You are on page 1of 3

Basic Soldering Techniques

Steps in Proper Soldering

1. Clean all solder pads and device terminals for good wetting.
2. Clean soldering iron and wait until proper operating temperature is
reached, otherwise components will heat up excessively.
3. Mount devices on the board properly.
Elevate components from board surface (few mm.) to prevent heating of
circuit board.
Mount components exactly parallel to board surface if using horizontal
mounting, or exactly perpendicular to it if using vertical mounting.
Cut excess leads after device insertion leaving only a length equal to radius
of pad.
Use plastic mounting clips/holders for large devices to reduce mounting
4. Heat sink the leads of sensitive devices to prevent heat damage.
5. Apply soldering iron/gun to both terminal lead and copper pad to equally
heat both.
6. Apply solder to both lead and pad but never directly to the iron/gun.
Direct contact will cause the molten solder to flow over the gun and not over
the joint.
7. The moment the solder melts and begins to flow, remove the solder
supply immediately. Do not remove the iron yet. The remaining solder will
then flow over the junction of the lead and pad, assuming both are free of
8. Let the iron heat the molten solder for a few seconds. This will let the
excess flux vaporize.
9. Remove the iron from the junction and let the junction cool.


result in a fractured joint.
11. Do not blow air onto the joint while it is cooling. Instead, let it cool
A good solder joint is smooth and shiny. The lead outline should be clearly
12. Clean the soldering iron tip before you begin on a new joint. It is
absolutely important that the iron tip be free of residual flux and solder.
13. After you finish all of the joints, remove excess flux residue from the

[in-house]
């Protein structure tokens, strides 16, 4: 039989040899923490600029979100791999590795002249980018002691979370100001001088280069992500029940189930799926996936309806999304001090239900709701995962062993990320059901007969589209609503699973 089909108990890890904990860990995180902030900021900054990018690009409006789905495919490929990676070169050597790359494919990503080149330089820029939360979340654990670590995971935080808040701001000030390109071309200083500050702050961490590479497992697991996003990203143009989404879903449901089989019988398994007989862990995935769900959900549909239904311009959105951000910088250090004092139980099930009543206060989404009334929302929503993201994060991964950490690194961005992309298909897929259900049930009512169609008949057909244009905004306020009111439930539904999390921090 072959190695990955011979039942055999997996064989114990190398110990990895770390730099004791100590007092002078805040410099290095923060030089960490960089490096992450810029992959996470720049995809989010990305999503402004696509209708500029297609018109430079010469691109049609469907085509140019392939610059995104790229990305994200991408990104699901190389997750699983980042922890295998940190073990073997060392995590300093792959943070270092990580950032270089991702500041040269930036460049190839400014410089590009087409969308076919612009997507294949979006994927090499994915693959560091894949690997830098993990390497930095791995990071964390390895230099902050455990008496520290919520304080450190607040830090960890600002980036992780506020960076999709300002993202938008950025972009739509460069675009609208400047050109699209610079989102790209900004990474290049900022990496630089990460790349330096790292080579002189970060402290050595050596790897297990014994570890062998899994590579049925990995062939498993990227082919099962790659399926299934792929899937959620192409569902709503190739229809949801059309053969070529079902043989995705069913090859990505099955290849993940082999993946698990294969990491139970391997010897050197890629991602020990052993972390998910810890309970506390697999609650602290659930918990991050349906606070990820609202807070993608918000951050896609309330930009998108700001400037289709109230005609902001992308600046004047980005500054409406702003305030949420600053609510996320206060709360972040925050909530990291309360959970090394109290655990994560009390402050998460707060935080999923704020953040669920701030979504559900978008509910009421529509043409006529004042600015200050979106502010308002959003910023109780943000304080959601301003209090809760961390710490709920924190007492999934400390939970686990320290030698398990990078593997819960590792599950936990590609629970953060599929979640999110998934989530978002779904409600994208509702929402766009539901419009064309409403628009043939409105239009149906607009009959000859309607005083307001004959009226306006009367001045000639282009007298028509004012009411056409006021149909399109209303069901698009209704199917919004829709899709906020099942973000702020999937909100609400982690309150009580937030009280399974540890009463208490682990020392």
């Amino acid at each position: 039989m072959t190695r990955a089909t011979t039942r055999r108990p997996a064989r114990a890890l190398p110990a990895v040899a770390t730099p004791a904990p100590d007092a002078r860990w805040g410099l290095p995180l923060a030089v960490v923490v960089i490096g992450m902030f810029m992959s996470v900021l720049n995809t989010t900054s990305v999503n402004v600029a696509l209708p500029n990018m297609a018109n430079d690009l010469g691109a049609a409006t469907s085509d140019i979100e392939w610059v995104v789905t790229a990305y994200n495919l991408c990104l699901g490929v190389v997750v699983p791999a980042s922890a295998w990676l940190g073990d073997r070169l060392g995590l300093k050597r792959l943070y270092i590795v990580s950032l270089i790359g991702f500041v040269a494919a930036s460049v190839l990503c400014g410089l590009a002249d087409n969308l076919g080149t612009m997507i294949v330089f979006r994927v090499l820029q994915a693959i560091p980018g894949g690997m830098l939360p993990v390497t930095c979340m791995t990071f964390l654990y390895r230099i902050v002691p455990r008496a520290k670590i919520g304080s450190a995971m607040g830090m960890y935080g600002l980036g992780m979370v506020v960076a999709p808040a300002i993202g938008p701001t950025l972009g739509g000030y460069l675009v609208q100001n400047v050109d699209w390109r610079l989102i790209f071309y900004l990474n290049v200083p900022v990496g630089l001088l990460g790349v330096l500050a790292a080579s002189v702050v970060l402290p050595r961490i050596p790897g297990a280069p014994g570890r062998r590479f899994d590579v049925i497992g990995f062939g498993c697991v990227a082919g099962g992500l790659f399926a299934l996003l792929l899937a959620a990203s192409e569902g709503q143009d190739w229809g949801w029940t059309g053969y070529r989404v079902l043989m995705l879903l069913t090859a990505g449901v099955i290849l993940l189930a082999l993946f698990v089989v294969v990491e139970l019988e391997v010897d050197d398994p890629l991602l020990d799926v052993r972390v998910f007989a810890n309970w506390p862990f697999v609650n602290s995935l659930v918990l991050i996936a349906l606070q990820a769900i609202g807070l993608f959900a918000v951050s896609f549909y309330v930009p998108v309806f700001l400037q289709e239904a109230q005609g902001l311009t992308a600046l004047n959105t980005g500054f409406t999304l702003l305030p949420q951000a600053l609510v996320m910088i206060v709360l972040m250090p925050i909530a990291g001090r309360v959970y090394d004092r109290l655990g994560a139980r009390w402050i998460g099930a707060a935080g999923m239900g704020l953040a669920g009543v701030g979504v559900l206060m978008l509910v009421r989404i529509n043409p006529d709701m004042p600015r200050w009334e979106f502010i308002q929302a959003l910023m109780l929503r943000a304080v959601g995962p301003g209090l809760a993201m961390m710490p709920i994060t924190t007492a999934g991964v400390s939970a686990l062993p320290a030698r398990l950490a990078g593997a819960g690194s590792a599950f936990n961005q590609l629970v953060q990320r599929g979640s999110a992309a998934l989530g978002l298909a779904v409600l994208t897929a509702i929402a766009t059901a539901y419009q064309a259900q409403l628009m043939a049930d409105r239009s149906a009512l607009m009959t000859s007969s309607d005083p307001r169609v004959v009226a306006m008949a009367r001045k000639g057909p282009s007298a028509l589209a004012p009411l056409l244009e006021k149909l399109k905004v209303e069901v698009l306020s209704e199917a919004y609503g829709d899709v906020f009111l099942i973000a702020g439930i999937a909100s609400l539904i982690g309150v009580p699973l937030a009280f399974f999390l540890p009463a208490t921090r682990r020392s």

board using alcohol, acetone, or other organic solvent.
Common Mistakes
Solder peaking - solder forms peaks as you remove iron from joint which
is not hot enough. Correct this by re-heating the joint.
Incomplete wetting - solder does not bond with the copper surface or
component lead. The surfaces may not be clean enough or insufficient
heating of joint. Correct by reheating or by cleaning surfaces before resoldering.
Excessive solder - solder has convex surface and lead outline not plainly
visible. Remove excess solder.
Cold solder - solder did not fully bond with either the pad or the lead. This
is caused by inadequate heating or by poor cleaning of surfaces. The solder
forms puddles or clusters and is dull gray in appearance. Clean surfaces and
re-heat to correct this.
Rosin joint - flux not fully evaporated, forms insulating layer under joint
surface. Reheat joint.
Fractured joint - joint was moved during cooling, has cracked
appearance. Re-heat joint and cool without moving it.
Porous joint - flux forms trapped gases due to insufficient heating time,
pinholes visible in joint. Re-heat joint.

When soldering, check for continuity between device leads and solder,
between solder and wire or pad, and between all device leads joined by the
solder. Check for cold, fractured, or incomplete solders which may cause the
joint to be unreliable. Check for excessive solders and peaking which can
lead to short circuits between adjacent joints. Also, avoid excessive heating
which can burn pads off the circuit board or melt the device being soldered.